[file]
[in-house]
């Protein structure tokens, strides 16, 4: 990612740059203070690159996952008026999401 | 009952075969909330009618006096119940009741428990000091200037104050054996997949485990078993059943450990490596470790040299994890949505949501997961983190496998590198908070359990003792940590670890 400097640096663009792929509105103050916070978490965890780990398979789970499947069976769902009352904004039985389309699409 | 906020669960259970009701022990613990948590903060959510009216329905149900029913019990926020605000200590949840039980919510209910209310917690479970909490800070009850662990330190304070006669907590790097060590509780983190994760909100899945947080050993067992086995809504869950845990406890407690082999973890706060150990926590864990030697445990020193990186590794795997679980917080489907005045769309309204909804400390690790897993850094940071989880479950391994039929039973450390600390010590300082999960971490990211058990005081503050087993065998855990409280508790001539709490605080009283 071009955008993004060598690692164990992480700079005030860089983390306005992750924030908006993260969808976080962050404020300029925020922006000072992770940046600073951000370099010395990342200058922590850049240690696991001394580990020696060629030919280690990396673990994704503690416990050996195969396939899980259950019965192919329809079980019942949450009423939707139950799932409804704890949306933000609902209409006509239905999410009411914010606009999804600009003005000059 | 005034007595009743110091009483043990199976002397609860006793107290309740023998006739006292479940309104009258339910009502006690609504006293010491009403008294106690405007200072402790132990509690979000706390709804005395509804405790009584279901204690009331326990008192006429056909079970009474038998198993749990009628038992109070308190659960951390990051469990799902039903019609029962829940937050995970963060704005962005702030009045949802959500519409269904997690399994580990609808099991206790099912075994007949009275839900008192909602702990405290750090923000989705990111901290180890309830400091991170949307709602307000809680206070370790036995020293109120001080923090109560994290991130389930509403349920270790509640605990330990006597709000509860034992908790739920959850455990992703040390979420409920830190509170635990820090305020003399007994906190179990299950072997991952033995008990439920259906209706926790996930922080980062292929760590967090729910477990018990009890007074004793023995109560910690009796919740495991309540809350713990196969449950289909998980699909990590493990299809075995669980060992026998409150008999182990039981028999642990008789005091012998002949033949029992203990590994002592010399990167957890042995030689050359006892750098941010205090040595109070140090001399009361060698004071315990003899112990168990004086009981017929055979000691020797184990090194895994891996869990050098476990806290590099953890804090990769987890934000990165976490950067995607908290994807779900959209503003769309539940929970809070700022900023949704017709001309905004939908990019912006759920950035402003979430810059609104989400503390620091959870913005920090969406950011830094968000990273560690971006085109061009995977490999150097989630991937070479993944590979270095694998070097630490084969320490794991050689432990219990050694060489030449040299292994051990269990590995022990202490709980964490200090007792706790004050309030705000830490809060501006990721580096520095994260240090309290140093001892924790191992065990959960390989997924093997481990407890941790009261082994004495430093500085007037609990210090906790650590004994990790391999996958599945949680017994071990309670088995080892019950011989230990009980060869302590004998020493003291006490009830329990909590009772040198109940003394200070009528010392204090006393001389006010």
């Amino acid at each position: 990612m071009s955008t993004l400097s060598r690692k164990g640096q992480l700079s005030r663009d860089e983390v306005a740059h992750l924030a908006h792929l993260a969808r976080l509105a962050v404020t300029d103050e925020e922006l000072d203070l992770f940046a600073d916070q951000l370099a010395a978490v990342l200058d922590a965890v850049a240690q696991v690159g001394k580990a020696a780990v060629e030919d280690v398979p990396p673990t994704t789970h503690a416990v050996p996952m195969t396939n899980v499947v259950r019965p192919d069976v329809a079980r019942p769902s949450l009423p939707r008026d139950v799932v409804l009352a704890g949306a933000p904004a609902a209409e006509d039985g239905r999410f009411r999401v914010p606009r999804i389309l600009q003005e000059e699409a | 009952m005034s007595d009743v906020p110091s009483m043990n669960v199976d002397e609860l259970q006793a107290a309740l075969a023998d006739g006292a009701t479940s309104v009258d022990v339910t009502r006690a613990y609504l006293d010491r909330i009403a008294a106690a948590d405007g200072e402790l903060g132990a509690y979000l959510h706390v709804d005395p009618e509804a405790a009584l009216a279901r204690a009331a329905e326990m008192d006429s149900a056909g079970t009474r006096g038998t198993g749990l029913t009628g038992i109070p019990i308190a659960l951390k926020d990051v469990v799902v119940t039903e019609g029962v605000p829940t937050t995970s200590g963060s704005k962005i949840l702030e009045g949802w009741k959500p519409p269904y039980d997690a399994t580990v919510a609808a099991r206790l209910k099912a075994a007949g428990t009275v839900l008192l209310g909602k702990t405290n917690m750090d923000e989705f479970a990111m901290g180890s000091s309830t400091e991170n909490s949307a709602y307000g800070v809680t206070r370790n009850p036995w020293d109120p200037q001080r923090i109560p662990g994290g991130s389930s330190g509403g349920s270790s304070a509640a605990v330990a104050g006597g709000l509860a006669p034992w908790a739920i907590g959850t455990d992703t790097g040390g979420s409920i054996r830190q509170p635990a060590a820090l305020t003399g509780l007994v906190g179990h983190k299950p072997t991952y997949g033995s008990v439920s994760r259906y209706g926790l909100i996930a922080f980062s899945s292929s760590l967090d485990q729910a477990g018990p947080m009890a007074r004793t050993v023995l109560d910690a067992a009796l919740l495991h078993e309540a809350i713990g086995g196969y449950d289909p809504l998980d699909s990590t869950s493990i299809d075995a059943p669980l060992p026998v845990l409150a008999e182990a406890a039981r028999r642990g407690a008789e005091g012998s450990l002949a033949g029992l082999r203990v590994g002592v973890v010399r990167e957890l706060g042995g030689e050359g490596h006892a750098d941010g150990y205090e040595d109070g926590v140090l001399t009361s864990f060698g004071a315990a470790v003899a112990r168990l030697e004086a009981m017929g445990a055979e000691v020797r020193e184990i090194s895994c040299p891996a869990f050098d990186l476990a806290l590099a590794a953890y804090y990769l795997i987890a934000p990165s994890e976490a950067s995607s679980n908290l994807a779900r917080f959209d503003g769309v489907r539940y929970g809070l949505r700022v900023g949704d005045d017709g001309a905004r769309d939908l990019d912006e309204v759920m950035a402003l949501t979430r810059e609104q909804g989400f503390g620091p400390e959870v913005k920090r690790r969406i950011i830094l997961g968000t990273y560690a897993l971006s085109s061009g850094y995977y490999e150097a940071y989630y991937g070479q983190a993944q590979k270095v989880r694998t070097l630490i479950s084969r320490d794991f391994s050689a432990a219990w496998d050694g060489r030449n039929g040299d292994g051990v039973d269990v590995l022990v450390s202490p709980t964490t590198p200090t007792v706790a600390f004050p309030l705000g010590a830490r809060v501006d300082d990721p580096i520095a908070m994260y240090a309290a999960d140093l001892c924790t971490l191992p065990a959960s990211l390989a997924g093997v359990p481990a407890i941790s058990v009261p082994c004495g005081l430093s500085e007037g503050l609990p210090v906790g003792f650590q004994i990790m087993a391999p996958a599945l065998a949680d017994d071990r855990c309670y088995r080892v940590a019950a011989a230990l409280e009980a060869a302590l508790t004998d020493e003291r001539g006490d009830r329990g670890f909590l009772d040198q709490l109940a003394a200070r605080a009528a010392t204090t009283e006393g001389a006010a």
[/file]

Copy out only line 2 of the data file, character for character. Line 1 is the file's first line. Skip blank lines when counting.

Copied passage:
């Protein structure tokens, strides 16, 4: 990612740059203070690159996952008026999401 | 009952075969909330009618006096119940009741428990000091200037104050054996997949485990078993059943450990490596470790040299994890949505949501997961983190496998590198908070359990003792940590670890 400097640096663009792929509105103050916070978490965890780990398979789970499947069976769902009352904004039985389309699409 | 906020669960259970009701022990613990948590903060959510009216329905149900029913019990926020605000200590949840039980919510209910209310917690479970909490800070009850662990330190304070006669907590790097060590509780983190994760909100899945947080050993067992086995809504869950845990406890407690082999973890706060150990926590864990030697445990020193990186590794795997679980917080489907005045769309309204909804400390690790897993850094940071989880479950391994039929039973450390600390010590300082999960971490990211058990005081503050087993065998855990409280508790001539709490605080009283 071009955008993004060598690692164990992480700079005030860089983390306005992750924030908006993260969808976080962050404020300029925020922006000072992770940046600073951000370099010395990342200058922590850049240690696991001394580990020696060629030919280690990396673990994704503690416990050996195969396939899980259950019965192919329809079980019942949450009423939707139950799932409804704890949306933000609902209409006509239905999410009411914010606009999804600009003005000059 | 005034007595009743110091009483043990199976002397609860006793107290309740023998006739006292479940309104009258339910009502006690609504006293010491009403008294106690405007200072402790132990509690979000706390709804005395509804405790009584279901204690009331326990008192006429056909079970009474038998198993749990009628038992109070308190659960951390990051469990799902039903019609029962829940937050995970963060704005962005702030009045949802959500519409269904997690399994580990609808099991206790099912075994007949009275839900008192909602702990405290750090923000989705990111901290180890309830400091991170949307709602307000809680206070370790036995020293109120001080923090109560994290991130389930509403349920270790509640605990330990006597709000509860034992908790739920959850455990992703040390979420409920830190509170635990820090305020003399007994906190179990299950072997991952033995008990439920259906209706926790996930922080980062292929760590967090729910477990018990009890007074004793023995109560910690009796919740495991309540809350713990196969449950289909998980699909990590493990299809075995669980060992026998409150008999182990039981028999642990008789005091012998002949033949029992203990590994002592010399990167957890042995030689050359006892750098941010205090040595109070140090001399009361060698004071315990003899112990168990004086009981017929055979000691020797184990090194895994891996869990050098476990806290590099953890804090990769987890934000990165976490950067995607908290994807779900959209503003769309539940929970809070700022900023949704017709001309905004939908990019912006759920950035402003979430810059609104989400503390620091959870913005920090969406950011830094968000990273560690971006085109061009995977490999150097989630991937070479993944590979270095694998070097630490084969320490794991050689432990219990050694060489030449040299292994051990269990590995022990202490709980964490200090007792706790004050309030705000830490809060501006990721580096520095994260240090309290140093001892924790191992065990959960390989997924093997481990407890941790009261082994004495430093500085007037609990210090906790650590004994990790391999996958599945949680017994071990309670088995080892019950011989230990009980060869302590004998020493003291006490009830329990909590009772040198109940003394200070009528010392204090006393001389006010």